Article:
For installation requirements and further information refer to the Owner’s/Operator and Installation Manual.

Dedicated products are manufactured with parts engineered specifically for either natural gas or propane (LP) and cannot be converted from one gas to another.

Dual fuel products offer the choice of using natural gas or propane (LP)

Natural gas from the ground is odorless. The characteristic "gas" odor is added afterwards by the supplier called “mercaptan”, containing sulfur, which will give it the characteristic "rotten egg" odor.

NG units cannot be connected to a private (non-utility) gas well, also known as “well-head” gas. These are typically found in rural areas where there is not an access to utility owned gas lines. This gas is odorless, therefore unsafe because a leak cannot be detected quickly.

A “BTU” is a British Thermal Unit. BTU is the amount of energy it takes to raise one (1) pound of water one degree Fahrenheit.

  • 1 BTU = the heat generated by 1 lit matchstick.
  • BTU limitations based on the cubic feet of air available in an area.
  • Manifold pressure and orifice size determines the BTU output of the burners.

Wall Heaters and Stoves:

To calculate the maximum BTU’s allowed for an area, follow this formula:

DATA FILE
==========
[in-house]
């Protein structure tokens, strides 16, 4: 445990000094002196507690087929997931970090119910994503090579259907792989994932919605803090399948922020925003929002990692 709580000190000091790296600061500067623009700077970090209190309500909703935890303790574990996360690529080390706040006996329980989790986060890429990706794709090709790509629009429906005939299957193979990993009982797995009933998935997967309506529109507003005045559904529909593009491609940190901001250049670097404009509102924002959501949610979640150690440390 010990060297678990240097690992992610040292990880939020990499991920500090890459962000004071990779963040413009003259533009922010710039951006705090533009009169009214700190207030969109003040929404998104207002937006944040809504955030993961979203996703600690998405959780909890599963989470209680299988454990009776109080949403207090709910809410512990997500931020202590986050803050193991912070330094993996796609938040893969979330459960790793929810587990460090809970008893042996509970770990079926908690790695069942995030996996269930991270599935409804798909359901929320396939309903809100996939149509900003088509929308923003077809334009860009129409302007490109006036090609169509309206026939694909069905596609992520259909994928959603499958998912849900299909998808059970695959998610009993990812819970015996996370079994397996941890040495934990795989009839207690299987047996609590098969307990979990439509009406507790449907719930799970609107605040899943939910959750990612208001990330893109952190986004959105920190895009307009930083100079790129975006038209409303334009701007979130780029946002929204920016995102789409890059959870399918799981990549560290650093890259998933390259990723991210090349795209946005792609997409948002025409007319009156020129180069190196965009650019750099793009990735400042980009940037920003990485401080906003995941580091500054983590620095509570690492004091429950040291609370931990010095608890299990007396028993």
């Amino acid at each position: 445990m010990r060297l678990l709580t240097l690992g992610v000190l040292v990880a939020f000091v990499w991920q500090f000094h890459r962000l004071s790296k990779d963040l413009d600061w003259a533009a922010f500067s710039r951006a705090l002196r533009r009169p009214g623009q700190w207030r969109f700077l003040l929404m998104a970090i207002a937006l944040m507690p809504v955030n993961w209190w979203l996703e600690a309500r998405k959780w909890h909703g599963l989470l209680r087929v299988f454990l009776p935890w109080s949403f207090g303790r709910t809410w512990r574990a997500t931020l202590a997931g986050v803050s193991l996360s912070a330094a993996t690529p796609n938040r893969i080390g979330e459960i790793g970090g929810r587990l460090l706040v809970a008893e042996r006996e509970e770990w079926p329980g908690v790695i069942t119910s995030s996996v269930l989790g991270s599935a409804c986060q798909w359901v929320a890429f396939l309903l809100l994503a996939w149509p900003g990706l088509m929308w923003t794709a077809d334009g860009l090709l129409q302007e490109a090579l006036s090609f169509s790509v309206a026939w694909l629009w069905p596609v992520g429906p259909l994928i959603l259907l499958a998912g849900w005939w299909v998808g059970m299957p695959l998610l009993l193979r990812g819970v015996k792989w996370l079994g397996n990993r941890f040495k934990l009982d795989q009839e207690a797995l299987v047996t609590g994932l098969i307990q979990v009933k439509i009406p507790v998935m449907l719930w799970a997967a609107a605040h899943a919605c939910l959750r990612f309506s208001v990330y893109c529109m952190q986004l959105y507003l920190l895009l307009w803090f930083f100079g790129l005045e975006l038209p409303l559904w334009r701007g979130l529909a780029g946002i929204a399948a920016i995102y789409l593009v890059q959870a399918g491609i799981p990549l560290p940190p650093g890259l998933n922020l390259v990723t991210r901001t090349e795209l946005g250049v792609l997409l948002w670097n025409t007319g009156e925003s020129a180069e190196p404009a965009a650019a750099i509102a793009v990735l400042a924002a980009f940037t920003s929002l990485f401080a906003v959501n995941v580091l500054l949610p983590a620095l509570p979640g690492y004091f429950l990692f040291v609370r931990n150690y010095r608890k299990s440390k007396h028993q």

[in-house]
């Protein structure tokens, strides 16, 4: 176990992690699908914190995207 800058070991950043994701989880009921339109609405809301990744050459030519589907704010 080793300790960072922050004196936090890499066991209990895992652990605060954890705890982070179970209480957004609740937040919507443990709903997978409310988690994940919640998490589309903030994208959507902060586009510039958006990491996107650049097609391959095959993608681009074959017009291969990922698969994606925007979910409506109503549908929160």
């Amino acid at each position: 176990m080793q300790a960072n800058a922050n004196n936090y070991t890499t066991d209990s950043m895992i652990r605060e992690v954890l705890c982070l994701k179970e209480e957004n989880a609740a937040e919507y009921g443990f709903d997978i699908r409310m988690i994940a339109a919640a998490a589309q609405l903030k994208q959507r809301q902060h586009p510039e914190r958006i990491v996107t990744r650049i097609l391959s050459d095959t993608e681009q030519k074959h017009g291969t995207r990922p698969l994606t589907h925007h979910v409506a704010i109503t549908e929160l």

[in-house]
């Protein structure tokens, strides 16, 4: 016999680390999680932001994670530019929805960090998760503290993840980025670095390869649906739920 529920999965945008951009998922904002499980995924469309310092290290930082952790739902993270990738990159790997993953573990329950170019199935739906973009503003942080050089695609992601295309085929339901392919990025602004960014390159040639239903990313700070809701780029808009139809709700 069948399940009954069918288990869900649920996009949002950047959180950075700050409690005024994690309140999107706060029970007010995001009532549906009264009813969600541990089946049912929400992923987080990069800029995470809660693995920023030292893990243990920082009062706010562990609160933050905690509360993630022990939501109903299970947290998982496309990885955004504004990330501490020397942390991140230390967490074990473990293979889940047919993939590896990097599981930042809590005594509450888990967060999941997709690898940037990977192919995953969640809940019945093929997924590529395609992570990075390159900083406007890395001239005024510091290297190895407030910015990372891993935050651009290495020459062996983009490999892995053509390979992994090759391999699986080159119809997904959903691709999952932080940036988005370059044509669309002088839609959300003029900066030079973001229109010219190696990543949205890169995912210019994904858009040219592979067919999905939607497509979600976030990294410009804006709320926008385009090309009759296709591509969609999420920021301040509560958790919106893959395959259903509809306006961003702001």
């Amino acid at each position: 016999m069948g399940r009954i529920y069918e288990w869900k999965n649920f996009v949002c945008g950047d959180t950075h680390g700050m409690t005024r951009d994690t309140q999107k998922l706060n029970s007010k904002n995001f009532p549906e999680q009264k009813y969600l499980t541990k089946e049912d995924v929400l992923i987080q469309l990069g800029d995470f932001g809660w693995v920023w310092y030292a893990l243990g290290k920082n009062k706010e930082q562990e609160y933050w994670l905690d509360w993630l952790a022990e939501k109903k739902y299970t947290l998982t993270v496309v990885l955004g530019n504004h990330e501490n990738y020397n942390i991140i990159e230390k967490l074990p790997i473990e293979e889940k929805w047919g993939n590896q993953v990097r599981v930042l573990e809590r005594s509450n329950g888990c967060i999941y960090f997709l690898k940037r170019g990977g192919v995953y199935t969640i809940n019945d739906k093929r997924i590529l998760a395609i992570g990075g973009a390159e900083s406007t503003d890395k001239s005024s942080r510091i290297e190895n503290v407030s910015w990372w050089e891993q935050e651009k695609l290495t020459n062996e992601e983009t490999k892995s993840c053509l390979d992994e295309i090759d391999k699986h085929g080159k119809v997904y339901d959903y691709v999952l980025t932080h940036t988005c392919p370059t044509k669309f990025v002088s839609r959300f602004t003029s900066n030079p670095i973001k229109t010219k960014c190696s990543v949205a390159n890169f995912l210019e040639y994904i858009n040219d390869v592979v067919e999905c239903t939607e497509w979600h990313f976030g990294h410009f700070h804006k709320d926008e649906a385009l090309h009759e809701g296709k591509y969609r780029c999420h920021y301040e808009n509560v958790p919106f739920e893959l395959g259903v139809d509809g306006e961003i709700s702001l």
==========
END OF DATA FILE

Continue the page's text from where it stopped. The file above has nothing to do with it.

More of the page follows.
Room Width x Room Length x Room Height x 20
Example: 10 ft. x 20 ft. x 8 ft. =1600 sq. ft.
1600 sq. ft. x 20 = 32,000 (maximum)

Gas Logs and Fireplaces:

The maximum BTU’s for a fireplace or insert varies depending on whether the unit is vent-free or vented.
The maximum BTU’s allowed set depends on:
Front Width – Depth – Height

Example: Front Width: 24” Rear Width: 18” Depth: 15”
Height: 18”
**Space for 18” Vented Log Set
FAQ, - 2

PFA, GFA, Construction & Tank Top Heaters:

Cu. Ft. of Area x .133 x Desired Temp. Rise °F =
BTU Size Needed

Example: Area: 50' x 25' x 10' = 12,500 Cu. Ft.
Desired Temp. Rise: 30°F 12,500 (Cu. Ft.) x .133 (Factor) = 1662.5
1662.5 x 30 = 49,875 (50,000)

In order for an installation to be compliant with Federal Codes, all ProCom units are required to be installed by a liscensed heating contractor, according to all local codes. The Owners’ Manual States that only a qualified agency should install and replace gas piping, gas utilization equipment or accessories, repairs and equipment servicing.

The term “qualified agency “ means any individual, firm, corporation or company that either in person or through a representative is engaged in and is responsible for:

A) Installing, testing or replacing gas piping
B) Connecting, installing, testing, repairing or servicing equipment; experienced in such work; familiar with all precautions required; and has complied with all the requirement of the authority having jurisdiction.

Note: Massachusetts requires Board of State Examiners of Plumbers' approval before installation. For specific ProCom codes refer to: http://license.reg.sate.ma.us/pubLic/pl_products

ProCom vent-free heating products are certified by Product Fabrication Services (PFS) and meet the National Safety Standard ANSI Z21.11.2-2002 and ANSI Z21.11.2a-2003.